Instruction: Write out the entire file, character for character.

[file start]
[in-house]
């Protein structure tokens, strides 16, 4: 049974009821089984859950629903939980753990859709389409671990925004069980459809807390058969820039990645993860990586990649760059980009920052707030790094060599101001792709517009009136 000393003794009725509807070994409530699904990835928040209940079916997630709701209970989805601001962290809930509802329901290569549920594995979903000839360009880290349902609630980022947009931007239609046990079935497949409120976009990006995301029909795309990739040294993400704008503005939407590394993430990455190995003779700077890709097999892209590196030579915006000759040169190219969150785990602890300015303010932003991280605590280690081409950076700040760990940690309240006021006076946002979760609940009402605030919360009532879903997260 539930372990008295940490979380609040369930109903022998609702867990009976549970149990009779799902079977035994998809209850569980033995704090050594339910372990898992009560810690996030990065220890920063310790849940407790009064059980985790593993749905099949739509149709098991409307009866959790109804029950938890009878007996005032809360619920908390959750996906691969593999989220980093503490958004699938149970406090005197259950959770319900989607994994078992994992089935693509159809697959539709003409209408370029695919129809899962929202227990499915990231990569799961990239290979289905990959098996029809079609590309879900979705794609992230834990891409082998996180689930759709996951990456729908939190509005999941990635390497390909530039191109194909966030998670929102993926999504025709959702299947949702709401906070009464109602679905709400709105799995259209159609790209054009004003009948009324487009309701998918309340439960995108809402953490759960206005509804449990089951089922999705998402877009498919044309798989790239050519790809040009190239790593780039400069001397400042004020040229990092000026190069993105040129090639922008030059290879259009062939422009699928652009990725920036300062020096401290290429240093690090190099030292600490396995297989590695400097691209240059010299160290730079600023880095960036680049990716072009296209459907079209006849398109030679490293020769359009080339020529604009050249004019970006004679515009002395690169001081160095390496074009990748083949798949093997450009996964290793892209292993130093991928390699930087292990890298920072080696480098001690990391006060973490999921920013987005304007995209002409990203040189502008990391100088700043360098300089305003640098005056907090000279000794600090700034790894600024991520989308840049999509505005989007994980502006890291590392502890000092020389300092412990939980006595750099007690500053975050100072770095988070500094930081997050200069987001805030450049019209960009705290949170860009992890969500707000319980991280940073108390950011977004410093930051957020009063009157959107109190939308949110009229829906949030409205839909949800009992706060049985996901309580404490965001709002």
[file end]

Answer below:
[in-house]
């Protein structure tokens, strides 16, 4: 049974009821089984859950629903939980753990859709389409671990925004069980459809807390058969820039990645993860990586990649760059980009920052707030790094060599101001792709517009009136 000393003794009725509807070994409530699904990835928040209940079916997630709701209970989805601001962290809930509802329901290569549920594995979903000839360009880290349902609630980022947009931007239609046990079935497949409120976009990006995301029909795309990739040294993400704008503005939407590394993430990455190995003779700077890709097999892209590196030579915006000759040169190219969150785990602890300015303010932003991280605590280690081409950076700040760990940690309240006021006076946002979760609940009402605030919360009532879903997260 539930372990008295940490979380609040369930109903022998609702867990009976549970149990009779799902079977035994998809209850569980033995704090050594339910372990898992009560810690996030990065220890920063310790849940407790009064059980985790593993749905099949739509149709098991409307009866959790109804029950938890009878007996005032809360619920908390959750996906691969593999989220980093503490958004699938149970406090005197259950959770319900989607994994078992994992089935693509159809697959539709003409209408370029695919129809899962929202227990499915990231990569799961990239290979289905990959098996029809079609590309879900979705794609992230834990891409082998996180689930759709996951990456729908939190509005999941990635390497390909530039191109194909966030998670929102993926999504025709959702299947949702709401906070009464109602679905709400709105799995259209159609790209054009004003009948009324487009309701998918309340439960995108809402953490759960206005509804449990089951089922999705998402877009498919044309798989790239050519790809040009190239790593780039400069001397400042004020040229990092000026190069993105040129090639922008030059290879259009062939422009699928652009990725920036300062020096401290290429240093690090190099030292600490396995297989590695400097691209240059010299160290730079600023880095960036680049990716072009296209459907079209006849398109030679490293020769359009080339020529604009050249004019970006004679515009002395690169001081160095390496074009990748083949798949093997450009996964290793892209292993130093991928390699930087292990890298920072080696480098001690990391006060973490999921920013987005304007995209002409990203040189502008990391100088700043360098300089305003640098005056907090000279000794600090700034790894600024991520989308840049999509505005989007994980502006890291590392502890000092020389300092412990939980006595750099007690500053975050100072770095988070500094930081997050200069987001805030450049019209960009705290949170860009992890969500707000319980991280940073108390950011977004410093930051957020009063009157959107109190939308949110009229829906949030409205839909949800009992706060049985996901309580404490965001709002």